NEW VIRUS OF CORONA STRAIN IN UK
- A new variant of the virus that causes COVID-19 strain has been discovered across the South East of England and could be the reason behind the sharp rise in cases in the country.
- It is being referred to as VUI (Variant Under Investigation) 202012/01, or the 1.1.7 lineage that has 23 mutations in all.
- UK government has imposed a strict Christmas lockdown in London and South East of England because a new strain of the coronavirus was “out of control”.
- India has suspended flights from and to that country until the end of the year 2020.
Why Viruses Change?
- Coronaviruses have all their genetic material in something called RNA, which is similar to DNA, but they aren’t the same.
- When viruses infect you, they attach to your cells, get inside them, and make copies of their RNA, which helps them spread. If there’s a copying mistake, the RNA gets changed. Scientists call those changes as mutations.
- These randomly or accidental changes in a virus is a normal part of what happens to viruses as they multiply and spread. They may make little to no difference in a person’s health. Other times, they may cause disease.
- If a virus has a random change that makes it easier to infect people and it spreads, that strain will become more common.
How harmful is the new COVID-19 strain?
- Due to large changes in the genome, the transmissibility of this virus has also changed and is 70% more infectious compared to the earlier variant.
- Though a few of these are seen in the region of the virus that binds to the human receptor, a single mutation-N501Y- has been found to increase the binding affinity, making the variant more transmissible. The variant has been “growing in frequency” since November 2020 and is “responsible for an increasing proportion of SARS-CoV-2 cases in the UK”.
- According to the European Centre for Disease Prevention and Control, the variant has the potential to increase by over 0.4 the number of people a person can infect. There is no evidence as yet that it can cause any change in disease severity or increase the risk of reinfection.
- According to COVID-19 Genomics UK (COG-UK), a consortium that analyses genome sequencing data from the UK, it is probably due to prolonged infection in a single patient, potentially with reduced immune competence.
- The emergence of the new variant underlines the compulsion to undertake surveillance following vaccination to track vaccine effectiveness and to look for the appearance of vaccine-escape mutants, the presence of 23 mutations strongly suggests that the variant has not emerged through gradual accumulation of mutations.
- The emergence of the new variant with increased transmissibility is one more reason why non-pharmaceutical interventions should be strictly adhered to.
AUCTION OF SPECTRUM
- The Union Cabinet cleared an auction of radio spectrum in various bands for commercial mobile services.
- Based on the recommendation of the Telecom Regulatory Authority of India (TRAI), the government is planning to auction spectrum in the sub GHz bands of 700, 800 and 900 MHz along with mid-band frequencies in bands of 1800, 2100, 2300, and 2500 MHz across the 22 Licensed Service Areas (LSAs).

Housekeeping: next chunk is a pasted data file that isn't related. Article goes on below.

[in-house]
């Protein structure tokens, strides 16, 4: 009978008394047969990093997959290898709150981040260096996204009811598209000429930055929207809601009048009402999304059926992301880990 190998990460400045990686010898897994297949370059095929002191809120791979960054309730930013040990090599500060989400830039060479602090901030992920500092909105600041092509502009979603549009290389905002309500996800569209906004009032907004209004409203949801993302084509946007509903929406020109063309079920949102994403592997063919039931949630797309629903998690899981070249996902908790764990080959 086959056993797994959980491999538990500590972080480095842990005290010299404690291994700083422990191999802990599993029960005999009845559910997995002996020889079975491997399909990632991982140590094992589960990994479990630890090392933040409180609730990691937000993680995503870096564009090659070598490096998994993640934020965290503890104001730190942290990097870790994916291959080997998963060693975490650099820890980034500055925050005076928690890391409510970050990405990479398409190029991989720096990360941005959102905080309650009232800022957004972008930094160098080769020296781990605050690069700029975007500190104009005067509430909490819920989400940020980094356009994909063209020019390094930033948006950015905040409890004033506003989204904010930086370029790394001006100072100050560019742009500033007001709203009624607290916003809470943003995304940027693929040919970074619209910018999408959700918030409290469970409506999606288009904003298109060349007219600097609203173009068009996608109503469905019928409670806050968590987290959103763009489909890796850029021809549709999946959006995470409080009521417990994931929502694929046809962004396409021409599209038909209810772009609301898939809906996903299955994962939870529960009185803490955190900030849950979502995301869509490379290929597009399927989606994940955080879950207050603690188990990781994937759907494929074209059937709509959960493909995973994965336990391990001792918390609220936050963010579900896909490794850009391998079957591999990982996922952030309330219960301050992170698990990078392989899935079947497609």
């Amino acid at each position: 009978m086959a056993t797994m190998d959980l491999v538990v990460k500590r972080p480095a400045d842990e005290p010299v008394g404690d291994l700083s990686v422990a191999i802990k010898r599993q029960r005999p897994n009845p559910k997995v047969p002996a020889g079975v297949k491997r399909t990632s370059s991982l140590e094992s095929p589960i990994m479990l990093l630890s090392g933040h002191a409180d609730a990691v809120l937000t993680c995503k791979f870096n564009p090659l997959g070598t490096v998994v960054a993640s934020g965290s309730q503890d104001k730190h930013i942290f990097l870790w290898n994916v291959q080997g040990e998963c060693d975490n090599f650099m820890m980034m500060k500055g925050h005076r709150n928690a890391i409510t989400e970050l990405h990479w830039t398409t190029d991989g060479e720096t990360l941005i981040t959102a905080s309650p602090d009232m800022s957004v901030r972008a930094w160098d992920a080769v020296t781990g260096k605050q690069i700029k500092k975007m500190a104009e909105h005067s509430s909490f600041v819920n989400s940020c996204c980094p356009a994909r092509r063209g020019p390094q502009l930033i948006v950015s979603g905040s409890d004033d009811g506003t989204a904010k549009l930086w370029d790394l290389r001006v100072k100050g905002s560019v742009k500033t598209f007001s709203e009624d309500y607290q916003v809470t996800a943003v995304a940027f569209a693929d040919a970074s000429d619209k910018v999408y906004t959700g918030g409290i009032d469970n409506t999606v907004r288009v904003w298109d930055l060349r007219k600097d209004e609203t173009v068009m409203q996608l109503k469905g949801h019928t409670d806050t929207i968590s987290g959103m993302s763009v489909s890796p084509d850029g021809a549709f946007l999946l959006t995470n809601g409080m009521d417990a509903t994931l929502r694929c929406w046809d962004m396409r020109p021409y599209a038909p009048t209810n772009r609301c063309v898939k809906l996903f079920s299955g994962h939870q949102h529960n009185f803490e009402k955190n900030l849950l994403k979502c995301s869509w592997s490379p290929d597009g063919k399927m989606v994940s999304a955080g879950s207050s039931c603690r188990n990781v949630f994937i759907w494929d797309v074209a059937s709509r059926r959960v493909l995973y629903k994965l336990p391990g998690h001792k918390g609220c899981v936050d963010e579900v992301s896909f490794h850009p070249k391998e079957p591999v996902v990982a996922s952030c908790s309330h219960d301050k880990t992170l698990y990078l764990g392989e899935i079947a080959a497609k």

- In addition to the bid amount, successful bidders will also have to pay 3% of the Adjusted Gross Revenue (AGR) excluding wireline services as spectrum usage charges for the spectrum won through this auction.
- The total spectrum to be auctioned is about 2,251 MHz, compared to about 2,355 MHz put on the block in 2016.
- The cumulative reserve price — and hence the potential revenue accrual to the government at reserve prices — is about $50 billion.
- Total reserve price of spectrum put on auction in 2016 was about $90 billion while the realized value was just about one-tenth of that, with none of the 700 MHz spectrum band being sold.
- The auction that will use the well proven methodology of Simultaneous Multiple Round Ascending (SMRA) Auction will be the seventh of its type and is being held four years after the last one.
Factors that determine the success of spectrum
- First is the reserve price that is significantly and positively correlated to the winning bid price. However, a higher price also inhibits bidders from bidding for more spectrum blocks, resulting in lower amounts of spectrum sold. If the quantity effect is more than the price effect, then it results in reduced revenues for the government exchequer, as it happened in 2016.
- Second, the willingness to pay by the telcos depends on their position vis-à-vis Over The Top (OTT) providers who are providing substitute goods such as Voice Over Internet Protocol (VoIP); and capturing a greater mind share of customers while remaining relatively invisible to government regulators. Rise of VoIP subscribers could have a positive effect on winning bid prices.
- Third, is the allocation of unlicensed spectrum for WiFi, which requires additional unlicensed spectrum allocation to provide Gigabit speeds. The more the unlicensed spectrum allocation, the lower will be the demand for licensed spectrum.